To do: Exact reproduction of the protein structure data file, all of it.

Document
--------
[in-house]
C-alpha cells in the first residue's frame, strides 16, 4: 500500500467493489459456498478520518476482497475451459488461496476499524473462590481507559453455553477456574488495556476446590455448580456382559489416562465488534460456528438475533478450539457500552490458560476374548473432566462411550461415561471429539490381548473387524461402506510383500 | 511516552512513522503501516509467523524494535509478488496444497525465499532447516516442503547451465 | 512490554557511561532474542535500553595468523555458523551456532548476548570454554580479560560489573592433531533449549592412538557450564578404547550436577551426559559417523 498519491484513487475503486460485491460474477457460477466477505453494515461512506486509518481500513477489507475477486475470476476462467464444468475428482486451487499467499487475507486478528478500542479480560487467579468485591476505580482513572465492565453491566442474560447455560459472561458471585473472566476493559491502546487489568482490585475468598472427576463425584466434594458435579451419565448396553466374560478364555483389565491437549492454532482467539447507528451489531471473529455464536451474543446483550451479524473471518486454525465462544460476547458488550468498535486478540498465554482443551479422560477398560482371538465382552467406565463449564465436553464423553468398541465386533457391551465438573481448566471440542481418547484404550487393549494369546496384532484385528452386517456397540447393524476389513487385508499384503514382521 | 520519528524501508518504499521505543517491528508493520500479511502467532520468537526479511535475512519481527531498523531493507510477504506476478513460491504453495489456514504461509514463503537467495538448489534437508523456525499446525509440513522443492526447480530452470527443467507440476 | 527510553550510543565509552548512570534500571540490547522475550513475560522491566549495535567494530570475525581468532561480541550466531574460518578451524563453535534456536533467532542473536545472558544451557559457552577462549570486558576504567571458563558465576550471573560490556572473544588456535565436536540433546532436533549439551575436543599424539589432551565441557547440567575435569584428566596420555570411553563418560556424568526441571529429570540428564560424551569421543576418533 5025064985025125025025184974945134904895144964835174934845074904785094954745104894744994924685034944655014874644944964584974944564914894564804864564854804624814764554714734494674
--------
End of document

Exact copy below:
[in-house]
C-alpha cells in the first residue's frame, strides 16, 4: 500500500467493489459456498478520518476482497475451459488461496476499524473462590481507559453455553477456574488495556476446590455448580456382559489416562465488534460456528438475533478450539457500552490458560476374548473432566462411550461415561471429539490381548473387524461402506510383500 | 511516552512513522503501516509467523524494535509478488496444497525465499532447516516442503547451465 | 512490554557511561532474542535500553595468523555458523551456532548476548570454554580479560560489573592433531533449549592412538557450564578404547550436577551426559559417523 498519491484513487475503486460485491460474477457460477466477505453494515461512506486509518481500513477489507475477486475470476476462467464444468475428482486451487499467499487475507486478528478500542479480560487467579468485591476505580482513572465492565453491566442474560447455560459472561458471585473472566476493559491502546487489568482490585475468598472427576463425584466434594458435579451419565448396553466374560478364555483389565491437549492454532482467539447507528451489531471473529455464536451474543446483550451479524473471518486454525465462544460476547458488550468498535486478540498465554482443551479422560477398560482371538465382552467406565463449564465436553464423553468398541465386533457391551465438573481448566471440542481418547484404550487393549494369546496384532484385528452386517456397540447393524476389513487385508499384503514382521 | 520519528524501508518504499521505543517491528508493520500479511502467532520468537526479511535475512519481527531498523531493507510477504506476478513460491504453495489456514504461509514463503537467495538448489534437508523456525499446525509440513522443492526447480530452470527443467507440476 | 527510553550510543565509552548512570534500571540490547522475550513475560522491566549495535567494530570475525581468532561480541550466531574460518578451524563453535534456536533467532542473536545472558544451557559457552577462549570486558576504567571458563558465576550471573560490556572473544588456535565436536540433546532436533549439551575436543599424539589432551565441557547440567575435569584428566596420555570411553563418560556424568526441571529429570540428564560424551569421543576418533 5025064985025125025025184974945134904895144964835174934845074904785094954745104894744994924685034944655014874644944964584974944564914894564804864564854804624814764554714734494674